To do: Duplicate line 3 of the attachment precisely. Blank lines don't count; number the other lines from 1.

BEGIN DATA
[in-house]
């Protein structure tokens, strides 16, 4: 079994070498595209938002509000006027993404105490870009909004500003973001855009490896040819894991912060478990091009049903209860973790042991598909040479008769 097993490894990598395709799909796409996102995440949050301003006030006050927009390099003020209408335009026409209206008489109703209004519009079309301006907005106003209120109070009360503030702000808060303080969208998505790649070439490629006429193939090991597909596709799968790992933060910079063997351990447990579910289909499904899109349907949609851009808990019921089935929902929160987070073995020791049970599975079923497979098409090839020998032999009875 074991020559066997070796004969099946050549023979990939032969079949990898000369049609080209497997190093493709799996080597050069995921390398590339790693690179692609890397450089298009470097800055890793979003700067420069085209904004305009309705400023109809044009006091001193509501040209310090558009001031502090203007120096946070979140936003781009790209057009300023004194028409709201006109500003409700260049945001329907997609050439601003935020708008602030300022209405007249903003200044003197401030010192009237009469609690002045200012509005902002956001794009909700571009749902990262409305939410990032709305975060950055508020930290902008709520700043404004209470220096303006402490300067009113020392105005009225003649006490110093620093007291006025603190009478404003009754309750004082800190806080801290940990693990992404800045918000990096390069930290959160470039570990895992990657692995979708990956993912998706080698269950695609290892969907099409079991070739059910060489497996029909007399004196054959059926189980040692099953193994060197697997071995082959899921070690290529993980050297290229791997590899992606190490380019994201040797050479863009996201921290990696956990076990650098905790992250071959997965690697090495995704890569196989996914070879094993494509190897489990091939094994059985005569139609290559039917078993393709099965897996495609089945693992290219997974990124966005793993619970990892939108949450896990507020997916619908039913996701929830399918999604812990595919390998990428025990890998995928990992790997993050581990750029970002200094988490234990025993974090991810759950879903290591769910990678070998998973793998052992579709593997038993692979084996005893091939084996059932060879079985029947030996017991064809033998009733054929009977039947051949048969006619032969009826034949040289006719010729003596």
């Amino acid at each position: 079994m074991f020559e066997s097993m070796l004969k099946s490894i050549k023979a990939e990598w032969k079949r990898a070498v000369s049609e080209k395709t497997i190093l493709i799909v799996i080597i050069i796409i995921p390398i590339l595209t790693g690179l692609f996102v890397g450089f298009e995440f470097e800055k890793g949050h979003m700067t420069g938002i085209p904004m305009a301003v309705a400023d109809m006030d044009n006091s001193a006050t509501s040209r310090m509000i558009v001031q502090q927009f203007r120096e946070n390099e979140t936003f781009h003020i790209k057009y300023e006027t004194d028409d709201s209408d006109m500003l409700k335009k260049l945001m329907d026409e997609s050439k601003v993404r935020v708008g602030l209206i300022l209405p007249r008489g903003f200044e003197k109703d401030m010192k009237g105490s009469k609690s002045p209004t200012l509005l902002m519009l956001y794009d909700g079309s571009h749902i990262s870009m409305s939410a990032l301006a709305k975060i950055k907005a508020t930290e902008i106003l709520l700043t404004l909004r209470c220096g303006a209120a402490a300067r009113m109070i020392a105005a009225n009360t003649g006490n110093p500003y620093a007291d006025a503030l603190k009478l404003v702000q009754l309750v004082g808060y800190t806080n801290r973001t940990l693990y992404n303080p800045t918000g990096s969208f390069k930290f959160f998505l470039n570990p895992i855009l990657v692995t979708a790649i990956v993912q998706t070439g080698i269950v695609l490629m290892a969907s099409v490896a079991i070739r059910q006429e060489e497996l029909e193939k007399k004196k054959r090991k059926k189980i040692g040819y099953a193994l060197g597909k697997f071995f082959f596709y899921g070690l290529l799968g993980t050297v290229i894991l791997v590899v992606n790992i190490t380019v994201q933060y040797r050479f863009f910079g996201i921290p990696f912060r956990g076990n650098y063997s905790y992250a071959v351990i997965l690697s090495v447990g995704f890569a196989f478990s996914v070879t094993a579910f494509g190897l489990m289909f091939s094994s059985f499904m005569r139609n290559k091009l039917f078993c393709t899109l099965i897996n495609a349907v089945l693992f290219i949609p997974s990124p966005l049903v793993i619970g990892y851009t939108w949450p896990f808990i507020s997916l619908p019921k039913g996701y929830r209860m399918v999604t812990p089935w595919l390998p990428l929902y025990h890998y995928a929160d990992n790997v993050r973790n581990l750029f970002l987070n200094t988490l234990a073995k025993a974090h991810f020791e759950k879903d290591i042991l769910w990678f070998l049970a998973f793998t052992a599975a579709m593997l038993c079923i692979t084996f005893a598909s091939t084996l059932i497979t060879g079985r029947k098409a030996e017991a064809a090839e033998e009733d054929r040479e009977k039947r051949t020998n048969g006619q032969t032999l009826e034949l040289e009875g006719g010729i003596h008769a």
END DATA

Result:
């Amino acid at each position: 079994m074991f020559e066997s097993m070796l004969k099946s490894i050549k023979a990939e990598w032969k079949r990898a070498v000369s049609e080209k395709t497997i190093l493709i799909v799996i080597i050069i796409i995921p390398i590339l595209t790693g690179l692609f996102v890397g450089f298009e995440f470097e800055k890793g949050h979003m700067t420069g938002i085209p904004m305009a301003v309705a400023d109809m006030d044009n006091s001193a006050t509501s040209r310090m509000i558009v001031q502090q927009f203007r120096e946070n390099e979140t936003f781009h003020i790209k057009y300023e006027t004194d028409d709201s209408d006109m500003l409700k335009k260049l945001m329907d026409e997609s050439k601003v993404r935020v708008g602030l209206i300022l209405p007249r008489g903003f200044e003197k109703d401030m010192k009237g105490s009469k609690s002045p209004t200012l509005l902002m519009l956001y794009d909700g079309s571009h749902i990262s870009m409305s939410a990032l301006a709305k975060i950055k907005a508020t930290e902008i106003l709520l700043t404004l909004r209470c220096g303006a209120a402490a300067r009113m109070i020392a105005a009225n009360t003649g006490n110093p500003y620093a007291d006025a503030l603190k009478l404003v702000q009754l309750v004082g808060y800190t806080n801290r973001t940990l693990y992404n303080p800045t918000g990096s969208f390069k930290f959160f998505l470039n570990p895992i855009l990657v692995t979708a790649i990956v993912q998706t070439g080698i269950v695609l490629m290892a969907s099409v490896a079991i070739r059910q006429e060489e497996l029909e193939k007399k004196k054959r090991k059926k189980i040692g040819y099953a193994l060197g597909k697997f071995f082959f596709y899921g070690l290529l799968g993980t050297v290229i894991l791997v590899v992606n790992i190490t380019v994201q933060y040797r050479f863009f910079g996201i921290p990696f912060r956990g076990n650098y063997s905790y992250a071959v351990i997965l690697s090495v447990g995704f890569a196989f478990s996914v070879t094993a579910f494509g190897l489990m289909f091939s094994s059985f499904m005569r139609n290559k091009l039917f078993c393709t899109l099965i897996n495609a349907v089945l693992f290219i949609p997974s990124p966005l049903v793993i619970g990892y851009t939108w949450p896990f808990i507020s997916l619908p019921k039913g996701y929830r209860m399918v999604t812990p089935w595919l390998p990428l929902y025990h890998y995928a929160d990992n790997v993050r973790n581990l750029f970002l987070n200094t988490l234990a073995k025993a974090h991810f020791e759950k879903d290591i042991l769910w990678f070998l049970a998973f793998t052992a599975a579709m593997l038993c079923i692979t084996f005893a598909s091939t084996l059932i497979t060879g079985r029947k098409a030996e017991a064809a090839e033998e009733d054929r040479e009977k039947r051949t020998n048969g006619q032969t032999l009826e034949l040289e009875g006719g010729i003596h008769a």